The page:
Community Memories... Rattlesnake strikes while hunting squirrels

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The late Gene Tujetsch, who died in 2007, served in the Army during World War II, and was employed by the United States Post Office as Postmaster in Guttenberg. (Photo submitted)

In an effort to preserve the history of Guttenberg and its surrounding rural community, The Guttenberg Press will periodically feature stories shared or submitted by readers. 

By Gene Tujestch

Submitted by Ann Fariello

This story begins in the year 1939, the year I graduated from high school. 

It starts on a September morning, boarding a train and heading north to the borders of Iowa and Wisconsin for a bit of hunting. 

My friend Duke is waiting for me, and we climb the Mississippi bluffs for some squirrel hunting. We had five of them, and then when walking along the bluff I stepped on a rattlesnake, all coiled and ready to spring. It grabbed the calf of my leg, hanging on long enough to sink its fangs and give me a good shot of venom. I knocked it off my leg and at the same time Duke put a .22 caliber shot off the side of its head. I finished it off with a 410 shotgun. 

We parted as we headed back to the farmhouse to get his Model A Ford. We figured we could divide the distance and get to a doctor faster. Before parting we broke a piece of barb wire off the fence and cut a gash so as to suck out the poison. (As luck would have it I had left my knife back at the farmhouse.) The wire helped open the wound, and Duke finished it, opening it with his teeth.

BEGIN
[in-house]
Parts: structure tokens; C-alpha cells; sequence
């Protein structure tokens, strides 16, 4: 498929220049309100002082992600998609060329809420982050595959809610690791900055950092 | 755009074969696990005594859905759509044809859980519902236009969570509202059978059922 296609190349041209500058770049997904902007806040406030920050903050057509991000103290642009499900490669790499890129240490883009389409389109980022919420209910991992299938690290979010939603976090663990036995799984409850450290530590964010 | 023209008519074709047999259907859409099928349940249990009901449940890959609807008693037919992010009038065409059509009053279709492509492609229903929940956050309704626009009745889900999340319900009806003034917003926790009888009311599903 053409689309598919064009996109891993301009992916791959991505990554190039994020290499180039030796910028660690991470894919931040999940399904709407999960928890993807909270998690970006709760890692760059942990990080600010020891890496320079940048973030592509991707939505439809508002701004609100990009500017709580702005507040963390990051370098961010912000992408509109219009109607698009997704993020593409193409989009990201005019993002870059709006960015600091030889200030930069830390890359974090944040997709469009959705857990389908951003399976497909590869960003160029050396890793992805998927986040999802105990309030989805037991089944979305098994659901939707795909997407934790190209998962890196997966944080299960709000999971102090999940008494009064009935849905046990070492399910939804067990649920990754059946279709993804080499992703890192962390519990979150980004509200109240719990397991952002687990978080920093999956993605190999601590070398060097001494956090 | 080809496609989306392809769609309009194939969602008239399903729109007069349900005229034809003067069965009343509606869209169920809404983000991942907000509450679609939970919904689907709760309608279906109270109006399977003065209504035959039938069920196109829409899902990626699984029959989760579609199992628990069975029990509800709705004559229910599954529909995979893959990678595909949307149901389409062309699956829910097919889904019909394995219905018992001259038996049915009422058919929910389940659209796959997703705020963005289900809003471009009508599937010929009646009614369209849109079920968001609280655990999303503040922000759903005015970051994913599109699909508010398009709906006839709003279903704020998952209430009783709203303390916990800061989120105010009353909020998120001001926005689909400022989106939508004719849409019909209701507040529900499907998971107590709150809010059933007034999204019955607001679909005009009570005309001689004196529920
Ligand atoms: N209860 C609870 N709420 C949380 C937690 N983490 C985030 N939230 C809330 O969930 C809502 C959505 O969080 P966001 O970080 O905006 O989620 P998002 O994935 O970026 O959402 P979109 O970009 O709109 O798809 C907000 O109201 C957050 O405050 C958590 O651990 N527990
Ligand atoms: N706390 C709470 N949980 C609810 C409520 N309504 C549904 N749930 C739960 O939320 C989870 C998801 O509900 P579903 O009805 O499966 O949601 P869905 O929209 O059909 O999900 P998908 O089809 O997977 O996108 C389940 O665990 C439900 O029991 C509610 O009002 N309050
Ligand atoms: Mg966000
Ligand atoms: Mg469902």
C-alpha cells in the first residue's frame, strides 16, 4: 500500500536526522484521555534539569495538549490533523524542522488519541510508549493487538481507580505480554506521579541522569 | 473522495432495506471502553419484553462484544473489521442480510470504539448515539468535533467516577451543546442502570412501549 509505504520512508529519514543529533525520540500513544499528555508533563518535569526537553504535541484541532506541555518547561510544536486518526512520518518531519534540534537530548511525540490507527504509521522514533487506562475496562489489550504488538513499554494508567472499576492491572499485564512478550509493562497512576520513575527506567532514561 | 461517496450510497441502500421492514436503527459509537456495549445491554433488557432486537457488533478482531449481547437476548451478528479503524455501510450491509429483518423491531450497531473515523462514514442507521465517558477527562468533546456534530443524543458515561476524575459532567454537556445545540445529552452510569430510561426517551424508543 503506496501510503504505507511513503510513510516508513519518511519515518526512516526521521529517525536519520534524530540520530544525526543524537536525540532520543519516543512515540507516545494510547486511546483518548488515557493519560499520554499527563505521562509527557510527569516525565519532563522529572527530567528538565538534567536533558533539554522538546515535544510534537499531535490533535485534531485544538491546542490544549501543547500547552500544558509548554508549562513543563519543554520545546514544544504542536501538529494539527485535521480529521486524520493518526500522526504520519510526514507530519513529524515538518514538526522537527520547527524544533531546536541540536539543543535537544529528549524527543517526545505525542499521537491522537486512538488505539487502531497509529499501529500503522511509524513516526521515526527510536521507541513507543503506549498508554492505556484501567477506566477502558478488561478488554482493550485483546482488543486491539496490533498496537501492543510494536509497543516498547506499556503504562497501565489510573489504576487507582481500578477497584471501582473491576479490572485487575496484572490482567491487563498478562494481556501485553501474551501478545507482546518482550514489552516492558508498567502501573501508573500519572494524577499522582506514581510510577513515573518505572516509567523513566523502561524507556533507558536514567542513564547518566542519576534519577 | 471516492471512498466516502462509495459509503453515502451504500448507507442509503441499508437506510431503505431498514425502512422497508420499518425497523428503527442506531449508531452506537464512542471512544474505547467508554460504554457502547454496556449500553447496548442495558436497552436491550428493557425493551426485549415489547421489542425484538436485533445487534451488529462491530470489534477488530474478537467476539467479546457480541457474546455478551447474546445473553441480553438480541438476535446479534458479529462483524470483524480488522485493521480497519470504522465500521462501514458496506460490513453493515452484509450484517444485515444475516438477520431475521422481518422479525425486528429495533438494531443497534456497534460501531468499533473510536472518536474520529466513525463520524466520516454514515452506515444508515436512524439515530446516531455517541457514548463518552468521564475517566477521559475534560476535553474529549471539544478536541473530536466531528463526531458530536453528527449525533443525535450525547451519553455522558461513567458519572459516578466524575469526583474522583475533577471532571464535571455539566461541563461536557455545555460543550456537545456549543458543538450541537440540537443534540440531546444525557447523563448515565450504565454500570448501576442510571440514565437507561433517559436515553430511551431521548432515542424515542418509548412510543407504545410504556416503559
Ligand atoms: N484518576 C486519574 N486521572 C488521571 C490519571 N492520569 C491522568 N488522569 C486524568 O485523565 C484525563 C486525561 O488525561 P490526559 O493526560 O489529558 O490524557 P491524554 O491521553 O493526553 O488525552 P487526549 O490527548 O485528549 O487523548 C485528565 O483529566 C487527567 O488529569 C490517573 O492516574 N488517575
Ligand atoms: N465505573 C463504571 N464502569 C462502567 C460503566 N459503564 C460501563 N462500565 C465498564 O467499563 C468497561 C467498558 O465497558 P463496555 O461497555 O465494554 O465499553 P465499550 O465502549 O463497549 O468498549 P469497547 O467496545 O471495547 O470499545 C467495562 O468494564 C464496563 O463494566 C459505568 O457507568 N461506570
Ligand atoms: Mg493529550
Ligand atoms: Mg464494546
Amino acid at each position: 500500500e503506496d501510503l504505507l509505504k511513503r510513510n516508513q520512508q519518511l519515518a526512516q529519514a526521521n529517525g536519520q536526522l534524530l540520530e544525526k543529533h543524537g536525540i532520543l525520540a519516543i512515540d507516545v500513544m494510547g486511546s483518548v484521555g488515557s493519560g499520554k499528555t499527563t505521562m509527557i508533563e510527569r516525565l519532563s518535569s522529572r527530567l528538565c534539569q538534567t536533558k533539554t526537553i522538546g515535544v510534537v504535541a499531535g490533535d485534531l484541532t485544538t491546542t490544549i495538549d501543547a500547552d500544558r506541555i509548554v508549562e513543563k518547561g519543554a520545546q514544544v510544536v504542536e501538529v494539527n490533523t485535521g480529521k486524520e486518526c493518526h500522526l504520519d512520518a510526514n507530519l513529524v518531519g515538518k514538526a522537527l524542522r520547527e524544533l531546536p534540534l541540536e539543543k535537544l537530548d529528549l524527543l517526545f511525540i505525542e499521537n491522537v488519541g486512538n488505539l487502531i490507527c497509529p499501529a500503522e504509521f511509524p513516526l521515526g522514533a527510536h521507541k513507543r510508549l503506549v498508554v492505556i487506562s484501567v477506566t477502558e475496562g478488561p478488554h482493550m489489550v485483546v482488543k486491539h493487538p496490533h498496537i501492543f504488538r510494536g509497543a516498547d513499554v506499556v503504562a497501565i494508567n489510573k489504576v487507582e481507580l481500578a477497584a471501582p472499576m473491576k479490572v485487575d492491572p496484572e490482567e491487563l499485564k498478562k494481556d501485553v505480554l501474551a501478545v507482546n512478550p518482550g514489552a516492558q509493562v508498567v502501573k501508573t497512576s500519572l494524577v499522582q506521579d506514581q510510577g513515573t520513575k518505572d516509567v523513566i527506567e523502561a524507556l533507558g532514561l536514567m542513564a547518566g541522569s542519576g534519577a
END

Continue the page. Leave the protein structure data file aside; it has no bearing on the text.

Riding along the top of the ridge I saw my buddy coming in the distance. He missed me and started driving away, leaving me in a bad way. I fired my gun in the air, and finally toward the car so that the buckshot landed on the roof and sent him a message. 

Prior to Duke leaving me, we tied the leg above the cut with a tourniquet, loosening it at intervals so as to continue circulation. Also I would drop down and suck the poison out. 

The family where I hunted had 12 children, so Duke's mother called for the kids to bring her live chickens. This was her remedy for snake bite. Slit the chickens' open under the breast and place it on the wound. The pumping of the live chicken, on the wound, would draw out the poison. After about half dozen chickens, the doctor arrived. The first thing I asked the doctor was if he had serum. He said he had, and I felt my prayers being answered. He gave the serum shot, and then we began to talk. 

The many kids looking on began to question the doctor. 'Say docto, you had a case with the hardware man a few years ago?' Doctor hardly commented. I said, "You did doctor?  How is he?" The kids piped up and said he died. 

As the story on the hardware man follows, someone had brought a snake to the hardware store. It was in a glass enclosure, and when feeding the rattlesnake one day it bit him. Instead of going to the doctor, he tried to doctor it himself and by the next day the poison had spread to the point where the doctor could not save him. I might add the doctor was very sad. 

After this I had some questions for the doctor I told him I was lucky he had serum. I asked how long ago he lost the hardware man, and he said five years ago. I asked how long serum was good, and he said about five years. 

In other words he didn't know if it was still good. After calls to my parents for more serum, and finding some, I climbed in the back seat of the doctor's car with a pail and spent the rest of the trip being very sick. The hospital was about 50 miles away, and there I received added serum as I am here today. I never forgot him.

I might add the Mississippi bluffs are rattlesnake country. In fact my friend Duke had perhaps a dozen set of rattles which he would sell at the County Courthouse for a $2 bounty. 

I might add I still have the rattles. 

I dedicate this story to Ann, my daughter, and to her students of whom she speaks highly of.

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